Born in Chicago, Illinois in 1955, Patricia Smith is a well know figure in the literary community. Smith is a poet, an author, and a teacher. She is currently a Creative Writing professor at Sierra Nevada College. While she does teach at Sierra Nevada College, Smith is a four time individual Nation Poetry Slam champion and was featured in the documentary SlamNation. Her poetry has been featured in literary journals such as The Washington Post and Tin House. She is the author of several books. The books she has written includes Shoulda Been Jimi Savannah, Blood Dazzler, and Teahouse of the Almighty. Smith has won numerous awards for her writings. She has won the Carl Sandburg Literary award, the National Poetry Series award, and many others.
Poem 1: "Siblings"
Smith’s poem “Siblings” from her book The Blood Dazzler is about hurricanes that hit the United States. She organizes each poem by the first name of each “sibling.” As she says the first name of each sibling, she gives a description of the activities they are partaking in. In the description that she gives of each, you can see the recurrence of the element. Such as in lines 3 and 12, “ Cindy just couldn’t keep her windy legs together… Maria’s thunder skirts flew high when she danced.” She is using the descriptions to give of how bad each one was. Even thought Smith is giving us a presumption that the siblings are successful , there are lines that has frustration and failures. This is clearly shown in the lines describing Franklin and Vince. Lines 6 and 9 of the poem says, “Franklin, farsighted and anxious, bumbled villages…Vince died before anyone could remember his name.” She is using each of these descriptions to show a variety of siblings.
Smith writes the poem in a way were you can almost forget this siblings are actually national disasters. She uses the poem to protect the feeling of tragedy. By making each sibling lead into each other, she shows how the odd sibling is no one wanted to talk about. She made this poem at the time when Hurricane Katrina just hit New Orleans, La. She used the poem to talk about a topic that was still fresh and no one wanted to talk about. To make people want to care, she used components of the tragedy to open up the readers eyes to others suffering. Using Katrina as the odd child, she is showing how this “sibling” is so much worse than the rest of them.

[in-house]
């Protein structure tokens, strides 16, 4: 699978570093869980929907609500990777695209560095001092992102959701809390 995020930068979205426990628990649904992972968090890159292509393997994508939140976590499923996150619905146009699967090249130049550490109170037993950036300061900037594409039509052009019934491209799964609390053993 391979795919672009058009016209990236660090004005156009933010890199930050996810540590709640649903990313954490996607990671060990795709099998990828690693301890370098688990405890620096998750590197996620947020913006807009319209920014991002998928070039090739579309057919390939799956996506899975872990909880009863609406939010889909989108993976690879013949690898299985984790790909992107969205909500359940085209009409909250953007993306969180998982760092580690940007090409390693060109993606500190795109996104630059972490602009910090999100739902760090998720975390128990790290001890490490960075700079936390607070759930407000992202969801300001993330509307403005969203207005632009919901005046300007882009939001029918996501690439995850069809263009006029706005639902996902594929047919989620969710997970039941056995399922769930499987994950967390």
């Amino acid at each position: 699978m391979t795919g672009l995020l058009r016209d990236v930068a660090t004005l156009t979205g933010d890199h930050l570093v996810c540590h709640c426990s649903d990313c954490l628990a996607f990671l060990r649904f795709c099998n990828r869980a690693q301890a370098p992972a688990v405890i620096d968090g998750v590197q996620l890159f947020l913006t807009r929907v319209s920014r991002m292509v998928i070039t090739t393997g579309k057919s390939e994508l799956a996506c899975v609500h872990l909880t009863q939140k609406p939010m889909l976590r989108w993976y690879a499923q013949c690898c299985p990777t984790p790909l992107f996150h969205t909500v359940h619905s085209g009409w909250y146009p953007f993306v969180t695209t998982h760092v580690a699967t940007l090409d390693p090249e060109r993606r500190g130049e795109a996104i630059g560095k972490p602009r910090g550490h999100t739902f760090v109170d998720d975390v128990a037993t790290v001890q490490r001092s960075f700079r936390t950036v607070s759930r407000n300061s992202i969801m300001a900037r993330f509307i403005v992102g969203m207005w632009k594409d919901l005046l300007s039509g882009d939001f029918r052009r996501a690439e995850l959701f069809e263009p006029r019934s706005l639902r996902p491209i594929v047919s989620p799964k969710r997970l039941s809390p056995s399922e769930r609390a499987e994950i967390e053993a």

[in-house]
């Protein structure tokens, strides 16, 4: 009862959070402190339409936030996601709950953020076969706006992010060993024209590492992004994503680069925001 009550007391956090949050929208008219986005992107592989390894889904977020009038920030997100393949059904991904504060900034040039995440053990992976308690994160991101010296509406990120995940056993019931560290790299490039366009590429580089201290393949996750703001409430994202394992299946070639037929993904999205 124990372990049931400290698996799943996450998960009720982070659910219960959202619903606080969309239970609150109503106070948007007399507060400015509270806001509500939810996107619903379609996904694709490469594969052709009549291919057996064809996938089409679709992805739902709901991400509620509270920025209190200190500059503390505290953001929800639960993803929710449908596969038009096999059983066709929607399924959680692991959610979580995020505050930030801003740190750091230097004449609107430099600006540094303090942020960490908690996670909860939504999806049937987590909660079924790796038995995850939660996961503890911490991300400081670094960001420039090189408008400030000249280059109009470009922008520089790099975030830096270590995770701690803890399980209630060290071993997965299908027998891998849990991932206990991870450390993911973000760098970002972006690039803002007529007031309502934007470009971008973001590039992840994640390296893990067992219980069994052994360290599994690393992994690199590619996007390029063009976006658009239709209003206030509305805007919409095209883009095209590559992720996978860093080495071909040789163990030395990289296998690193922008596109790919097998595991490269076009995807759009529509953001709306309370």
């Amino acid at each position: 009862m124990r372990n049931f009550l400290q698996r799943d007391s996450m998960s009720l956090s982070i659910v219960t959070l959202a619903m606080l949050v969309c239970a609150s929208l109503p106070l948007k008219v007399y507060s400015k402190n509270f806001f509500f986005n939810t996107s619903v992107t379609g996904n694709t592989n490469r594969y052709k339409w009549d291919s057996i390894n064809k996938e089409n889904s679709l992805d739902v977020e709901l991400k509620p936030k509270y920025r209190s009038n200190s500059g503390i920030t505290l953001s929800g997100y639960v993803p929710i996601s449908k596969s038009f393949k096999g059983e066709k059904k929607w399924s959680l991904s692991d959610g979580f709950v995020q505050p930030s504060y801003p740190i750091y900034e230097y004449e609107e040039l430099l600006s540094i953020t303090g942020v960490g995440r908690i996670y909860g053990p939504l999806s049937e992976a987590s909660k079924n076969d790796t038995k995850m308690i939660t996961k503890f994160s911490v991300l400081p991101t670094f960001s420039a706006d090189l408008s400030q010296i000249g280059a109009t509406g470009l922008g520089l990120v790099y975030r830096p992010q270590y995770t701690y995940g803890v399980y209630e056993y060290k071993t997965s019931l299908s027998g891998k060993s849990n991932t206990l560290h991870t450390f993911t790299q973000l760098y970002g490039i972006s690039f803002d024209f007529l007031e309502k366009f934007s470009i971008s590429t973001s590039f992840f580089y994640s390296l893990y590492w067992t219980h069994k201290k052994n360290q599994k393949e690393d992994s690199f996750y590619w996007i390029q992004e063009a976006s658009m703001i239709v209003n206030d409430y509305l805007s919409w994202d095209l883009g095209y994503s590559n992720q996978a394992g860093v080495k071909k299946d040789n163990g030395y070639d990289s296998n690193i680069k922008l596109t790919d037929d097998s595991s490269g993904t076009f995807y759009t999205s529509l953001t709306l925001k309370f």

Poem 2: "Hip-Hop Gazal"
Gotta love us brown girls, munching on fat, swinging blue hips,
decked out in shells and splashes, Lawdie, bringing them woo hips.
As the jukebox teases, watch my sistas throat the heartbreak,
inhaling bassline, cracking backbone and singing thru hips.
Like something boneless, we glide silent, seeping 'tween floorboards,
wrapping around the hims, and ooh wee, clinging like glue hips.
Engines grinding, rotating, smokin', gotta pull back some.
Natural minds are lost at the mere sight of ringing true hips.
Gotta love us girls, just struttin' down Manhattan streets
killing the menfolk with a dose of that stinging view. Hips.
Crying 'bout getting old—Patricia, you need to get up off
what God gave you. Say a prayer and start slinging. Cue hips.
In Smith’s poem “Hip-Hop Ghazal”, she shows pride in being a African American woman. She is showing that women shouldn’t be afraid of their bodies and the way they move. In the fifth couplet of the poem, it says, "Gotta love us girls, just struttin’ down Manhattan streets killing the menfolk with a dose of that fringing view." She is talking about how a woman’s sexuality is an asset that can be used to make her superior. This happens by using her movements to hypnotize them.
The poem has a very powerful message. It’s showing that black women should love themselves in their entirety. They should love their curves and all. Smith is also showing how to fight back against the restrictions that society tries to put on these woman. Most societies have preconceived notions about what is acceptable for a woman’s appearance. Their sensuality in the poem is suppose to represent a new found freedom for them. She is breaking free of those notions and is making it acceptable for a woman to love every part of herself.
ENGL4302 Spoken Word Poetry & Pedagogy at LSU